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We are almost born with the expectation that you will have a family.It’s almost in some ways an instinct, you know, to think “my family is always going to be there, I am part of something bigger than myself.” And yet, you don’t have any right to family. And so in our first episode we kind of signal how we’re going to be using expectation, both as a device in the [weekly] mystery and in the relationship between Sharon and Rusty, and Provenza.Jon Tenney left Juilliard when Mike Nichols cast him in the road company of "The Real Thing" and then returned to New York and appeared in the cast of Neil Simon's "Brighton Beach Memoirs" and "Biloxi Blues." He was also in "Sweet Sue," a short-lived play starring Mary Tyler Moore and Lynn Redgrave.Tenney began working in TV in small roles in the ABC daytime drama "Ryan's Hope" and guesting on "Spencer: For Hire." His first series was the short-lived Fox effort, "The Dirty Dozen" (1988).It's not hard to get jealous of these men that Teri Hatcher has gone out with, so try your hardest to contain your envy.List people range from Ryan Seacrest to James Woods.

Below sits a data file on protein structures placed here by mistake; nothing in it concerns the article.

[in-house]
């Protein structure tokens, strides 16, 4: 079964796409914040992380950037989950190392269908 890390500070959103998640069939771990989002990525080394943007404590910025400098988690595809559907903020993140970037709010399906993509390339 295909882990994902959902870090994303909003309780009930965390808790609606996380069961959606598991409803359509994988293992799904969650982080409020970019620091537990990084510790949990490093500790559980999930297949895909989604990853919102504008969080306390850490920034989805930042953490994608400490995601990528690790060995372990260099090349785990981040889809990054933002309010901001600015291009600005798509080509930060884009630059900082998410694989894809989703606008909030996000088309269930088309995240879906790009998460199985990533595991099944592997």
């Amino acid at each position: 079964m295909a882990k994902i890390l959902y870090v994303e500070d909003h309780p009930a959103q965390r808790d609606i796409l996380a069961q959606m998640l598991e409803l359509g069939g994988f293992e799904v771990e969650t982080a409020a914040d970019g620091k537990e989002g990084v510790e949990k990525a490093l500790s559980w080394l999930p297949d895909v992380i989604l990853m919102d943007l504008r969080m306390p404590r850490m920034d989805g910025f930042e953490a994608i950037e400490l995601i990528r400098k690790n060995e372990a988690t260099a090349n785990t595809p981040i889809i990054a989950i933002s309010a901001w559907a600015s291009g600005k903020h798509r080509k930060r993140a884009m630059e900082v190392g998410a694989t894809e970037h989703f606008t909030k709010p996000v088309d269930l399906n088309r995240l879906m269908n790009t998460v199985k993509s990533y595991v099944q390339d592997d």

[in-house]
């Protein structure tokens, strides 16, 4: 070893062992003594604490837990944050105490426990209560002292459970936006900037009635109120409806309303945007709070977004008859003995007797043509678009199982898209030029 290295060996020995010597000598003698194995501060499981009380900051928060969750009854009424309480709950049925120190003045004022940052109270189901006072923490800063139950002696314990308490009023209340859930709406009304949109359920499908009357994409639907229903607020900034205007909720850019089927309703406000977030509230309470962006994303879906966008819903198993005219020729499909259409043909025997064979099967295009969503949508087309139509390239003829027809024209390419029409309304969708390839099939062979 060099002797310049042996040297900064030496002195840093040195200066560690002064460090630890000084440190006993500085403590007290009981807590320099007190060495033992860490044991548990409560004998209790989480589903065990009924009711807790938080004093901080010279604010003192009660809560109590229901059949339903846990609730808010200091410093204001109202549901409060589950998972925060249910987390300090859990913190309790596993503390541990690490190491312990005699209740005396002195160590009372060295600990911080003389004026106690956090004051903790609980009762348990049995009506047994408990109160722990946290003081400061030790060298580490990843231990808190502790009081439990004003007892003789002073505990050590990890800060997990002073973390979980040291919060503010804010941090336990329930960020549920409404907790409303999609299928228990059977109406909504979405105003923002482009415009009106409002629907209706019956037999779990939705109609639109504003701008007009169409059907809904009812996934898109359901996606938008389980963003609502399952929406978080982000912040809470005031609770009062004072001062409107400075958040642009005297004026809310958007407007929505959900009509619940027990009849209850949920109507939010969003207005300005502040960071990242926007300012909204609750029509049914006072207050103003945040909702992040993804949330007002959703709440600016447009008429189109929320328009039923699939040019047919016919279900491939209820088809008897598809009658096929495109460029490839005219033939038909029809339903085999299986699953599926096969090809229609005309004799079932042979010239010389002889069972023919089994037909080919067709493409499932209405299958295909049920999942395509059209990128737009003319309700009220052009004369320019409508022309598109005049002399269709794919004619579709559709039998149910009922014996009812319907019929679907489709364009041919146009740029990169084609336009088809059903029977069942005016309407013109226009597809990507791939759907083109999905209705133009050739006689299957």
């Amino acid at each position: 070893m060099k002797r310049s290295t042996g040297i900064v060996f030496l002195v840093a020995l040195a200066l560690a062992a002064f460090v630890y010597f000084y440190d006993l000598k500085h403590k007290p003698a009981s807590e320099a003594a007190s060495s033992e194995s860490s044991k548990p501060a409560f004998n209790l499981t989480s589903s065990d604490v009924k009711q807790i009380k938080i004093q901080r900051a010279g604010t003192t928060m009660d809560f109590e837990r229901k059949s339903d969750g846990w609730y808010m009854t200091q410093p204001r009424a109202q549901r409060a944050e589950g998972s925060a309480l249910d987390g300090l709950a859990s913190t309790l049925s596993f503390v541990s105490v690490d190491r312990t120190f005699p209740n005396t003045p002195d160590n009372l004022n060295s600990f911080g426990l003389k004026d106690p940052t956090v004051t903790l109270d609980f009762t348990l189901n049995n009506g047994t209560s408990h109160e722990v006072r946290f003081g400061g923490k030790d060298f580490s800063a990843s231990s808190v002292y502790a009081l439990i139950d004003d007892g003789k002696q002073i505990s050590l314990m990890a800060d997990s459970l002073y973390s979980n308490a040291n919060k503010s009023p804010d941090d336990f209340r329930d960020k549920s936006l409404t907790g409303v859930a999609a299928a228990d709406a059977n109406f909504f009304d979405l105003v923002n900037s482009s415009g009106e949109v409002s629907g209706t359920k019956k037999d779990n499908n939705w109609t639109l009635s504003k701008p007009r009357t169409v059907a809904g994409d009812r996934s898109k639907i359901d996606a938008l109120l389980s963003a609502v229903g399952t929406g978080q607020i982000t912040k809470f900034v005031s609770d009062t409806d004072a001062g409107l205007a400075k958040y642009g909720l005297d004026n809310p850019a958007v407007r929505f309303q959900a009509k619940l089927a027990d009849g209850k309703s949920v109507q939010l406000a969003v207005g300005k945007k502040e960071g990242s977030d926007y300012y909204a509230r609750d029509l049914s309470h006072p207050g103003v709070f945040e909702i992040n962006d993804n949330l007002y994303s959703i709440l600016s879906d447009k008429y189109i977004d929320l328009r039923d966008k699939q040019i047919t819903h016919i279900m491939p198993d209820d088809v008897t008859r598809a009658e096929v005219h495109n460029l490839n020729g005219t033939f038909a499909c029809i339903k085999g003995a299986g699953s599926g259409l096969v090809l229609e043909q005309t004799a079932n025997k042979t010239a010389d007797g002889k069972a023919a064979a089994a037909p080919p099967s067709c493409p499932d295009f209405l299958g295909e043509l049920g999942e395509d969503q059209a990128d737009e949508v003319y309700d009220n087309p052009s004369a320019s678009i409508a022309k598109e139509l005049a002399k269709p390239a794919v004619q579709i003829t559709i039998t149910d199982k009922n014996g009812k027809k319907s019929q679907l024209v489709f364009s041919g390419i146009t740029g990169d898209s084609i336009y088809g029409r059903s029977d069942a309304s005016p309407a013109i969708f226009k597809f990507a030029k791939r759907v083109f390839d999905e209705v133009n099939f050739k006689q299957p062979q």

Sean King (Jon Tenney) is a former Secret Service agent who was unceremoniously dumped eight years ago after the presidential candidate he was protecting was killed.
It was announced that he would make three appearances as a villain on "Lois and Clark: The New Adventures of Superman" opposite Teri Hatcher (whom he married in 1994), during the 1996-97 season.
During the course of its 10-episode season, the series averaged 3.1 million total viewers.
Actor whose rapid rise on Broadway interrupted his Juilliard studies, and who has since moved to Hollywood where he offered TV viewers steamy love scenes opposite Sarah Jessica Parker on "Equal Justice" (ABC, 1990-91) ...
Read more » Actor whose rapid rise on Broadway interrupted his Juilliard studies, and who has since moved to Hollywood where he offered TV viewers steamy love scenes opposite Sarah Jessica Parker on "Equal Justice" (ABC, 1990-91), and was Will, the ad agency team member who could get into a snit on "Good Company" (CBS, 1996).